fact that the image was created three, five or even more years ago is not a problem
depending on the subject matter, but some of the database operators are instituting
policies that they won't scan any image that was shot more than a year ago.


Unfortunately, much of the historical material will simply disappear. It may still
exist, but it won't be where it can be found.


In summary, I believe the industry is moving away from being able to give many customers
what they want.


Decision Time For Photographers


Tight editing presents a major problem for photographers who are trying to make a living
producing stock images. Much of their past work that was generating revenue has either
been pulled from the files or is no longer being actively marketed.


Getting these images returned and then getting them working again can be very difficult.
In most cases the images have been filed by category and everything needs to be sorted
by photographer before it can be returned. This can take months for a small file and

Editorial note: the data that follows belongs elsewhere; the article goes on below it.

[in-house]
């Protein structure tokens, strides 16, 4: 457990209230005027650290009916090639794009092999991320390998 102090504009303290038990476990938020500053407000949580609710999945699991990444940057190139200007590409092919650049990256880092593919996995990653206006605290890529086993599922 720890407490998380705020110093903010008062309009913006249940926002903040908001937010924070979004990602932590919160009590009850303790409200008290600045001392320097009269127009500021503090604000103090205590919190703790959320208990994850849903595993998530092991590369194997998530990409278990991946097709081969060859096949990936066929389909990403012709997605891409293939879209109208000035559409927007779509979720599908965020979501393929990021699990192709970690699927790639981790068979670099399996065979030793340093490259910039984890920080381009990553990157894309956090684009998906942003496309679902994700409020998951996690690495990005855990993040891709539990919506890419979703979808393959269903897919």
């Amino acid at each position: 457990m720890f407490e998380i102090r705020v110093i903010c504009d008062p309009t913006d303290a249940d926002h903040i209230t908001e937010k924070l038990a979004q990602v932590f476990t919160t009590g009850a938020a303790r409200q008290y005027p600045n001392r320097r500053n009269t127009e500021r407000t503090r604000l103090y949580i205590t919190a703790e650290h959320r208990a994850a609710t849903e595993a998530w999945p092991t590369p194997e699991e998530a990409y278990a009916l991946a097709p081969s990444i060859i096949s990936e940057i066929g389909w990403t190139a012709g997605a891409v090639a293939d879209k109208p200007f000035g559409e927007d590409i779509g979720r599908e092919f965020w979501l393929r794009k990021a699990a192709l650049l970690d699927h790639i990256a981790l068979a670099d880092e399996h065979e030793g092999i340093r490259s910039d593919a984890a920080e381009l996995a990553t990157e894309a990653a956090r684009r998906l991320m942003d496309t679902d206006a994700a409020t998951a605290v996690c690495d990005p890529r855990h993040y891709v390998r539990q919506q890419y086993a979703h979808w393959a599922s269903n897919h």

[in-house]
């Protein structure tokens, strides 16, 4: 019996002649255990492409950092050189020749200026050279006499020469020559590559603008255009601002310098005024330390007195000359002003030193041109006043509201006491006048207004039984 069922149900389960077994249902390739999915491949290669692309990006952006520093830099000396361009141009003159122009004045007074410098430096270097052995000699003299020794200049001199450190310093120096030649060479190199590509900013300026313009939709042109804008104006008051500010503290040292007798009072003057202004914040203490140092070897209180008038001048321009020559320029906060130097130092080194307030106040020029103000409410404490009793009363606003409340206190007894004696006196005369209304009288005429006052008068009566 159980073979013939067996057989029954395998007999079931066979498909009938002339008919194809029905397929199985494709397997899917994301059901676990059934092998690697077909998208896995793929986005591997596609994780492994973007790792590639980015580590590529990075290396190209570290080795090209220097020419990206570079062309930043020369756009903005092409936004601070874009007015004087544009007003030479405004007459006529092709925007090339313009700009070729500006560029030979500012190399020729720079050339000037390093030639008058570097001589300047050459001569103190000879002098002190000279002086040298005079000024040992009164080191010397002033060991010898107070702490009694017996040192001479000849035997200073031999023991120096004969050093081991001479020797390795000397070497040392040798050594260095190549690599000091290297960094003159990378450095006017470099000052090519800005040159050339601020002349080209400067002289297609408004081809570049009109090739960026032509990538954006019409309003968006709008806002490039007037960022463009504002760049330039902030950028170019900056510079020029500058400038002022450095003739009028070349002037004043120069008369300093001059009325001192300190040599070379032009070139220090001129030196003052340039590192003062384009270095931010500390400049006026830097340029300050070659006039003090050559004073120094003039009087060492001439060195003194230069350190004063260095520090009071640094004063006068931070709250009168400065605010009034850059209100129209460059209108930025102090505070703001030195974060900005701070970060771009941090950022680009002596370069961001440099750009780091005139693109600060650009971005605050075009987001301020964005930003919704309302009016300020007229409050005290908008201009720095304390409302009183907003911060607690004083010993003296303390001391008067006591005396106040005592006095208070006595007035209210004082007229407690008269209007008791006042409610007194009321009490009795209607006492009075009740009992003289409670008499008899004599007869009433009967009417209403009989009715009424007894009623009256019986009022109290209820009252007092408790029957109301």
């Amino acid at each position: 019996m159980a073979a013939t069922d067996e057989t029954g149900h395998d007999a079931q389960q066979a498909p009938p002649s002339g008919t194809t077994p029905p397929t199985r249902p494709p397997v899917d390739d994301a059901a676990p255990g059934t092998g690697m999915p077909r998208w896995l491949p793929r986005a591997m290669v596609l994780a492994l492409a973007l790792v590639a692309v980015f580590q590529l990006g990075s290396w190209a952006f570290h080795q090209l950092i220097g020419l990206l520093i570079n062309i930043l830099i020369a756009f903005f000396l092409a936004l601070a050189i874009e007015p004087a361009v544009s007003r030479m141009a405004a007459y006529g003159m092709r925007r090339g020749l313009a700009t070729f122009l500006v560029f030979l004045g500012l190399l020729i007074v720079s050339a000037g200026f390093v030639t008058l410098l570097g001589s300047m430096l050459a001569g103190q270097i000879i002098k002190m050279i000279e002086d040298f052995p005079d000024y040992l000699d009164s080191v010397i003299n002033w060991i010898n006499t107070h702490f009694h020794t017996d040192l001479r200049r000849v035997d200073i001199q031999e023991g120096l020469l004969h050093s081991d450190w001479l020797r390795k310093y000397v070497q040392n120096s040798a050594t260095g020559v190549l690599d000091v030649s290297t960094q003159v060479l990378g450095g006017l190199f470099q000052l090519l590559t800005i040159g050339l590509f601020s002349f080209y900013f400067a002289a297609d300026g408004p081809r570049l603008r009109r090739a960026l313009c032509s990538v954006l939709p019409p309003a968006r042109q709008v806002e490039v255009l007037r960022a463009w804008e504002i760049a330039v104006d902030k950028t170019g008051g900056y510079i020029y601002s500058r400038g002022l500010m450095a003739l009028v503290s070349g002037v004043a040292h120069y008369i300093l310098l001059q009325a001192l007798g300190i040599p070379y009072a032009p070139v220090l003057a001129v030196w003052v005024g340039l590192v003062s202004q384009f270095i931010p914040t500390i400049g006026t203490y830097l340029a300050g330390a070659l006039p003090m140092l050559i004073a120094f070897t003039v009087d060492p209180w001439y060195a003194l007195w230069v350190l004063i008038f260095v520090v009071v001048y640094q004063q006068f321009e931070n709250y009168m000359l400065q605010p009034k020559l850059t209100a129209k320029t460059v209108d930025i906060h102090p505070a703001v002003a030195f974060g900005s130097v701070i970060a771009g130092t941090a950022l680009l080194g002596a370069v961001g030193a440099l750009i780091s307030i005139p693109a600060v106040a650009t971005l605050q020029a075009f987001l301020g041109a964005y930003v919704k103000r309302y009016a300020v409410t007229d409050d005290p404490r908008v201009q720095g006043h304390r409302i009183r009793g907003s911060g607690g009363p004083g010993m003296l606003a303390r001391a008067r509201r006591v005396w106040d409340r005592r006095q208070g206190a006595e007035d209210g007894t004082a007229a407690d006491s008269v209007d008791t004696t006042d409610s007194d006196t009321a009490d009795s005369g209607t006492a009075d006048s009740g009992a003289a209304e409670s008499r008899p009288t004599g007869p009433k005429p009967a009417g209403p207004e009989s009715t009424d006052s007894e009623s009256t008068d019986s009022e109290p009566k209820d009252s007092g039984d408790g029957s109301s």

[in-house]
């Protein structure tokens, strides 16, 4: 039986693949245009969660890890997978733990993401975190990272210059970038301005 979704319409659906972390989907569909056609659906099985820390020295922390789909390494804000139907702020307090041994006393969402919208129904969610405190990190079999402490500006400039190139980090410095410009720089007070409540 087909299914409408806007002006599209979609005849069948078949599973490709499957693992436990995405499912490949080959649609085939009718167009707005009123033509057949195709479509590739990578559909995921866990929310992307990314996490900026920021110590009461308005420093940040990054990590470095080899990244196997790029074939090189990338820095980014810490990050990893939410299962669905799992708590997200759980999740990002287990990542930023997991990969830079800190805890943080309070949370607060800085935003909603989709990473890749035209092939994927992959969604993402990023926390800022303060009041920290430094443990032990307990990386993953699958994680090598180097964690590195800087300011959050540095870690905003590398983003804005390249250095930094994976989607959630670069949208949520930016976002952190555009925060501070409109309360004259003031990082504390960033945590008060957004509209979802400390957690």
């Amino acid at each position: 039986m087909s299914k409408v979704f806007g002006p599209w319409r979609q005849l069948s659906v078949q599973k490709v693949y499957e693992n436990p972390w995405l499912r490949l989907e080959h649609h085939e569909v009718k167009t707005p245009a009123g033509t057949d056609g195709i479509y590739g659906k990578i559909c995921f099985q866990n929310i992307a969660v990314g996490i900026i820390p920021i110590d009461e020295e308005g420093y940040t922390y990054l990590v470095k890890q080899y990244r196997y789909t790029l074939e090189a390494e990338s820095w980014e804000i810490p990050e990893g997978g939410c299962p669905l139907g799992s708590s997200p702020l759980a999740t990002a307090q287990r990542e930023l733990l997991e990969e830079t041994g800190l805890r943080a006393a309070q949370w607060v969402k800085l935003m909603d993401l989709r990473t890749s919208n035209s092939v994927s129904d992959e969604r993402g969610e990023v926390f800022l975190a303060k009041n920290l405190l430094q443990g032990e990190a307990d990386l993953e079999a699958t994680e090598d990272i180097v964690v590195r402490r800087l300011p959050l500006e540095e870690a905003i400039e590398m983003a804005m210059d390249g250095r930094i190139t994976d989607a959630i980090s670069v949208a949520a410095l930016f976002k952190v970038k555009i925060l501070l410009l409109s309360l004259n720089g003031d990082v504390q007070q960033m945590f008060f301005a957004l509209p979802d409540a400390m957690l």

years for a large one. It is a very labor intensive process. Funding the sorting is
often a real strain for an agent that is trying to spend every spare dollar to build up
an online presence.


When the photographer gets his or her images back, it will be hard to find a new agent
who will actively market them. Most agencies are focused on adding recently created
work, not material that was created a few years or more ago.


Some photographers will be tempted to put their images with an agency that just has an
analog file, but doesn't have a good online offering. But, if customers are no longer
asking for file searches will anyone look at these images that are in an analog file?


I believe it is critical to get as many images as possible on a searchable web site. Try
to deal with companies that will back up their web offering with analog searches when
what the customer needs is not on the web.


But keep in mind that for the agency getting the right balance between a web offering
and analog search, and still remaining profitable, will be very tricky balancing act.


Photographers with deep files may need to think a lot harder about developing their own
searchable web sites and promoting their brand rather than relying on an agency to
handle all the marketing of their images. Several companies offer relatively inexpensive